Roald Dahl, the magician who blew dreams into his daughters’ bedroom.

Charlie And The Chocolate Factory, Matilda, The BFG, The Witches… the books of Roald Dahl have been loved by kids since the 1960s. Dahl himself had a life that was stranger than fiction. To celebrate 100 years since the great children’s author was born – on September 13, 1916 – here are 51 facts about him and his stories.

  1. When Dahl was three, his seven-year-old sister Astri died from an infection following a burst appendix.
  2. His father Harald was overwhelmed with grief and died from pneumonia just weeks later, aged 57. His mother Sofie was left with five children to look after and pregnant with a sixth.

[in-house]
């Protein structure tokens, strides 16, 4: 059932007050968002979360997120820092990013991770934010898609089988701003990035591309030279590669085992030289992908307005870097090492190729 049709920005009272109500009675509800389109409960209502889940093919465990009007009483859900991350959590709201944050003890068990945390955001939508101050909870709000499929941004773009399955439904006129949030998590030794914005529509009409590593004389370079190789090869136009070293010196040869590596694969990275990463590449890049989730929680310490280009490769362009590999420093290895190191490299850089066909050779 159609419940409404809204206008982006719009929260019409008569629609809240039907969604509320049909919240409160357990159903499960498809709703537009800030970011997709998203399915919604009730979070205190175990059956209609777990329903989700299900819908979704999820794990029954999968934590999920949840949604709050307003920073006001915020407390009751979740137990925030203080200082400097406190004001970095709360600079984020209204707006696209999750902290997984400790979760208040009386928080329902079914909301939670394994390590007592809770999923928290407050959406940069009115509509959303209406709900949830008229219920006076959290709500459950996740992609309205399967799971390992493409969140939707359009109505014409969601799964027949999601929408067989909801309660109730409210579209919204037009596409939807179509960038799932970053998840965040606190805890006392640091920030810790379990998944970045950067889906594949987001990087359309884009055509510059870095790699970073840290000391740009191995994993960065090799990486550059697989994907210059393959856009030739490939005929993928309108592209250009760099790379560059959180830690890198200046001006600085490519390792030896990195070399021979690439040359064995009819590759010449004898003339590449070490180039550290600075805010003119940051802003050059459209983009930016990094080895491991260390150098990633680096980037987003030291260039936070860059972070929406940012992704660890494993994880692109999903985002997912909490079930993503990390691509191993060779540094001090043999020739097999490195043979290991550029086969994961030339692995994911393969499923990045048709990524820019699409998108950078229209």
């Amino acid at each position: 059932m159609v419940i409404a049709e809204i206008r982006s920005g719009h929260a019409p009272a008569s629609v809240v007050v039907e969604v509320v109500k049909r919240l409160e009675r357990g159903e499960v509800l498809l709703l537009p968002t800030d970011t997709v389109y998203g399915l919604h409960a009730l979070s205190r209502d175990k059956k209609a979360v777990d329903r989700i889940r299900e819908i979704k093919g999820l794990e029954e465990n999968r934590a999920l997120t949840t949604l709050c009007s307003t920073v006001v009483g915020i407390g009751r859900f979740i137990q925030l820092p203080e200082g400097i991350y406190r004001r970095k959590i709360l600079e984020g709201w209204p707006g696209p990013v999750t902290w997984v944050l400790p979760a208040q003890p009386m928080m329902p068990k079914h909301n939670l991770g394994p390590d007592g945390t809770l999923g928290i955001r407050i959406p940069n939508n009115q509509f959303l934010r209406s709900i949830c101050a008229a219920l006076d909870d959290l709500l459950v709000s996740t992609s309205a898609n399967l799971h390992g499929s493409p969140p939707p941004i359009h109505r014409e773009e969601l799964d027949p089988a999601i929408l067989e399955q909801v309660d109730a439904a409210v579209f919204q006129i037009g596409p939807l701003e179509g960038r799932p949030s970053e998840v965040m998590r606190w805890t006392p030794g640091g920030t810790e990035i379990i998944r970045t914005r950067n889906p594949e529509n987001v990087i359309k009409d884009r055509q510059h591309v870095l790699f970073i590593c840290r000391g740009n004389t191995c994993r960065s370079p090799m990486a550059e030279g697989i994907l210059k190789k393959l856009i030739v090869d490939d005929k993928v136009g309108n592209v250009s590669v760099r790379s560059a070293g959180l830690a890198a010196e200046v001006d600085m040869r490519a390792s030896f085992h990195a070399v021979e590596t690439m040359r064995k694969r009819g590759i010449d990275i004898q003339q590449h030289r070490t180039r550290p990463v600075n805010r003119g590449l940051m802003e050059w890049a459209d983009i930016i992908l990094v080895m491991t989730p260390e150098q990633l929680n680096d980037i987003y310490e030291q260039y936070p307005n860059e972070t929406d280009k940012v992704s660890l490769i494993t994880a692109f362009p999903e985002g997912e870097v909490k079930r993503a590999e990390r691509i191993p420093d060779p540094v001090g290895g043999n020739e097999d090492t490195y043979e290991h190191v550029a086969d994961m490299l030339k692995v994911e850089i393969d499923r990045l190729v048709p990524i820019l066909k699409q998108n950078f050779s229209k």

3. Aged eight, Dahl and his friends put a dead mouse in a jar of gobstoppers at a Cardiff sweet shop. There is now a plaque commemorating this event at the shop.
  4. At boarding school, he and his fellow students were used as taste testers by a chocolate company.
  5. Dahl trained for the Royal Air Force alongside 15 other young men. Of those, 13 were killed in the air in the following two years of WWII.
  6. He crash-landed in the Libyan desert, causing a back injury that left him suffering pain all his life.
  7. Dahl spent part of the war as an undercover agent attached to the British Embassy in Washington. He seduced many wealthy and powerful American women.
  8. In 1943, his story The Gremlins was published. Before then, the word “gremlins” was barely known outside the RAF.
  9. His first novel, 1948’s Some Time Never: A Fable For Supermen, was about nuclear war. Dahl later said it was a “ghastly book”.
  10. His first wife was Oscar-winning actress Patricia Neal, whose previous lovers had included Ronald Reagan and Gary Cooper.